Tokyo Tsukiji fish market-95581454
CNN  — 

Are tuna carousels and spinning matcha cups the future of Tokyo’s beloved Tsukiji Fish Market?

The fate of the famed Tsukiji market took another turn Tuesday, as the capital’s governor Yuriko Koike announced she may scrap plans to close down and sell the original site.

Instead, the 82-year-old fish market in central Tokyo may be redeveloped and reopened as a food theme park within the next five years.

The world well known Tokyo Tsukiji fish market held its final first auction of the year Tuesday morning before its relocation scheduled for late 2016.  The owner of a chain of sushi restaurant, Kiyoshi Kimura won the year?s first bit and paid 14 million yen ($117,000) for a 200 kilogram Bluefin tuna which is about 10 million yen higher than previous year.  The tuna was caught off Oma, Aomori prefecture, in northern Japan.  Kimura, president of Kimura Co.has won the year?s first bit for the fifth consecutive year. He holds a record high bidding price with 154.4 million yen for a 222 kilogram Bluefin tuna in 2013.  Tsukiji fish market, one of the biggest fish market in the world was 80 years old, built in 1935. The tuna auctions there have become a popular tourist attraction in recent years.  Kimura told reporters ?It is great tuna, splendid quality? ?Thinking of this first new year auction would be the last one at Tsukiji fish market, I feel it is significant? ?I would like our customers enjoy eating as many as possible?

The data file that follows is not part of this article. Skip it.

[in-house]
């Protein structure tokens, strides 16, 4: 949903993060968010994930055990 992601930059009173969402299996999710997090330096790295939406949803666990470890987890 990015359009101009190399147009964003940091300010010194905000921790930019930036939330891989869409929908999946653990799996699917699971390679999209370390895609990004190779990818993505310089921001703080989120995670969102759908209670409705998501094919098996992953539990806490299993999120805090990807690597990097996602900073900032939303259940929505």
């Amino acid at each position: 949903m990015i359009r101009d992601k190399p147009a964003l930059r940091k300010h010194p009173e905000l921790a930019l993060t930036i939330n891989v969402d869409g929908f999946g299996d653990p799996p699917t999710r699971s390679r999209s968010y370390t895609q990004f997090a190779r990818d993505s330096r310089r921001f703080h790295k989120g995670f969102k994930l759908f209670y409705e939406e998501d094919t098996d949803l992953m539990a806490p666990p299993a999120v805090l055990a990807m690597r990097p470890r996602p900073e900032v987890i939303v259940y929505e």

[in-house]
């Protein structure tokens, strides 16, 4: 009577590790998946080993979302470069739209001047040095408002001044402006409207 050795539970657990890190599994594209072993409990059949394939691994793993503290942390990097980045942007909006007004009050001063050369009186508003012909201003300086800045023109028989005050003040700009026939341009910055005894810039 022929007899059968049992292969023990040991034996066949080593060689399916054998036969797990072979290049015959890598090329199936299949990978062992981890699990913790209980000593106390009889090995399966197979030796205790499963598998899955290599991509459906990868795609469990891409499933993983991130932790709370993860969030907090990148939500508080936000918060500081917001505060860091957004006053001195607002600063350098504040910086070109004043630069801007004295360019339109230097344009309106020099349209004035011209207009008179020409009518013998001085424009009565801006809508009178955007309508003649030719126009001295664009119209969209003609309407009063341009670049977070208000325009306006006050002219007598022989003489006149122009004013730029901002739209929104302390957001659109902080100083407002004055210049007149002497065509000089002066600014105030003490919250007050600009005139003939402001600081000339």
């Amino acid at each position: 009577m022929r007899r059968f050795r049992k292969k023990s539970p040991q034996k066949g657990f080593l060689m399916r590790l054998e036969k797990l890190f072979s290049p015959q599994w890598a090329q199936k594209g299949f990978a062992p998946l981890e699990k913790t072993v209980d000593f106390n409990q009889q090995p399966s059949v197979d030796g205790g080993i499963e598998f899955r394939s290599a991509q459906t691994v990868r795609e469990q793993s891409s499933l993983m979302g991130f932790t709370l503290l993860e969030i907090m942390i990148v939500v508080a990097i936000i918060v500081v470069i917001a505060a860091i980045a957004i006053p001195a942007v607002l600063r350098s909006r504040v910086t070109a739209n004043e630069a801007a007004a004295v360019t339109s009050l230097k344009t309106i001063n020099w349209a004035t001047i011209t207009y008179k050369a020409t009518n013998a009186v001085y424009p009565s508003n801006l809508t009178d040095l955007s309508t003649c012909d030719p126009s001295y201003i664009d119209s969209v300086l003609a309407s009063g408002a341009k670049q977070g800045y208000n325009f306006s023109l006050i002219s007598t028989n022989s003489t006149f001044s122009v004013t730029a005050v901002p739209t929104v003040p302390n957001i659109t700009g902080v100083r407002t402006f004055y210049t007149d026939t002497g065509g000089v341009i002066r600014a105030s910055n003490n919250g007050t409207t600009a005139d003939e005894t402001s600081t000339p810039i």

Big tuna: Record fish at one of world's biggest fish markets
01:00 - Source: CNN

Koike also confirmed that the government will carry on with the relocation plan – the main wholesale market will be moved to the planned Toyosu site on the outskirts of town.

“I have concluded that using both sites would be the wisest decision,” Koike said in a news conference, citing a responsibility to promote and protect the world-class Tsukiji brand as a reason behind the decision.

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The new market will be situated on the outskirts of Tokyo.

The popular Tsukiji market was originally scheduled to move into a newly renovated facility in Toyosu last November.

Koike halted the plan last August after safety concerns were raised over levels of toxic substances in soil and groundwater at the new site, which was formerly home to a gas plant.

However, neither a concrete date for the move or a plan for the food theme park were provided by the governor on Tuesday.

More than 70% of Tsukiji fish wholesalers still opposed the relocation plan, according to the Japan Times.

In addition to being the world’s largest fish and seafood wholesale market, Tsukiji’s bustling tuna auctions and fresh dining options have made the market one of the most popular tourist attractions in Tokyo.

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